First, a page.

One program that does appear to make a positive difference is internships, according to a Harris Interactive survey of more than 2,000 college students and 1,000 hiring managers on behalf of textbook company Chegg. More than 80% of employers want new graduates they hire to have completed a formal internship, but only 8% of students say interning in a field related to their major is something they spend a lot of time doing.
Part of the problem, as the saying goes, is that “you don’t know what you don’t know.” Harris Interactive found a huge gap between student’s perceptions of their abilities and managers’ perceptions of those same skills. It is just harder to teach these skills, experts say. “It is hard to correct a lifetime of bad habits in a short period of time,” Roderick Nunn, Vice Chancellor for Economic Development and Workforce Solutions at St. Louis Community College tells the St. Louis Beacon.
Leading Next Generation exists to bridge the gap between parents, high school, colleges and the workplace. Our mission is to work with and train our youth while they are still young instead of waiting until poor habits and delayed preparedness affect their lives, success and futures. If we can reach the children and begin working on their real life skills and soft skills, students will have better success transitioning from college into independent living and finding success both personally and professionally.
Through the culmination of training, reading assignments, homework assignments, and application in real life activities, the students will gain insight in each module. In addition, it will be tactical hands on experiences through internships, community service, and real life situations in the field trips as well as the interaction with other students, mentors and corporate sponsors that will effectively bring the learning to life.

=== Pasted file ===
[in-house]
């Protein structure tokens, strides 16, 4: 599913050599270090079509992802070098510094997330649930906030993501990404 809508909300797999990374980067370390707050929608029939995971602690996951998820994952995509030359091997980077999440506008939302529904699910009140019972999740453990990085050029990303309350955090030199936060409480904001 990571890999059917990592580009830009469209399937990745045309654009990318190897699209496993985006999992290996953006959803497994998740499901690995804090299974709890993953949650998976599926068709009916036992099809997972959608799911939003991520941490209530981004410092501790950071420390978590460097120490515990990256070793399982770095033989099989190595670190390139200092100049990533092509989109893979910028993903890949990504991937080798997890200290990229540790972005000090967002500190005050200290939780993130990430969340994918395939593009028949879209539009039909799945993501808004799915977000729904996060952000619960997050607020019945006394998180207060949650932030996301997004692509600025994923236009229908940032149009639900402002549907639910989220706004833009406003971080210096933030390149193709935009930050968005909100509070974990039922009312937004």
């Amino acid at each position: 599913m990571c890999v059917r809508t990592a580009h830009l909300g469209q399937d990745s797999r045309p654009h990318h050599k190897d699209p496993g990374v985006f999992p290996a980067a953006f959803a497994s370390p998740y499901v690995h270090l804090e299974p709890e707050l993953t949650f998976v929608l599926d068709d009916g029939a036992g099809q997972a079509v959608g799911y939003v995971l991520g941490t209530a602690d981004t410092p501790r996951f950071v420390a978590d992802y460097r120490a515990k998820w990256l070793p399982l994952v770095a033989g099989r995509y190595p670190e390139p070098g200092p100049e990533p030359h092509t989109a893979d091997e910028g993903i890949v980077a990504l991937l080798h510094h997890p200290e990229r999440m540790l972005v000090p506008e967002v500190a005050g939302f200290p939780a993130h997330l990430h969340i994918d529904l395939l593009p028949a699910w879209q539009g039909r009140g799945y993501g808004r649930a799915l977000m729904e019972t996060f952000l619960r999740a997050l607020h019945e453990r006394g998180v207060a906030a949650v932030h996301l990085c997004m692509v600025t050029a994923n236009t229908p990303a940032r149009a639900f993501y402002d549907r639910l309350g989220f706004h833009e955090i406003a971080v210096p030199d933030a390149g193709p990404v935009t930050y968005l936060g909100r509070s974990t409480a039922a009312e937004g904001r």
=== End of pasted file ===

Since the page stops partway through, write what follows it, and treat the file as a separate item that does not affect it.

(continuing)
- Healthy acceptance of self is the basis for a strong future
- Opening & managing checking account
- Debt Management
- Improving Self-Image
- Improving Projected Image
- Psychology of non-verbal communication & eye contact
- Good Posture for concentration and thinking ability
- Verbal Interview Skills
- Non-verbal Interview Skills
- Workplace & business attire
- Occasion attire
- Students will participate in a formal dining experience at the Marietta Country Club. A coach will be present at each table representing the employer and the dinner filmed for viewing among students for feedback.
- Students will participate throughout the month of June in community service to give back to others and receive hours to include on their resumes and college applications.
- Combating speech anxiety
- Learn the art of public speaking
- Benefits of eating healthy, exercising and proper sleep.
- Cognitive function and drug/alcohol use.
- Developing the soft skills necessary for leadership
- Work ethic & ethical standards
- Critical thinking and problem solving
- Do’s and Don’ts
- Social Media’s impact on the brand of You
- How employers use Social Media
- Career Path Testing
- Independent Living
- Preparedness for reality in the business world
- Combating immaturity and impatience
- College or Job Application process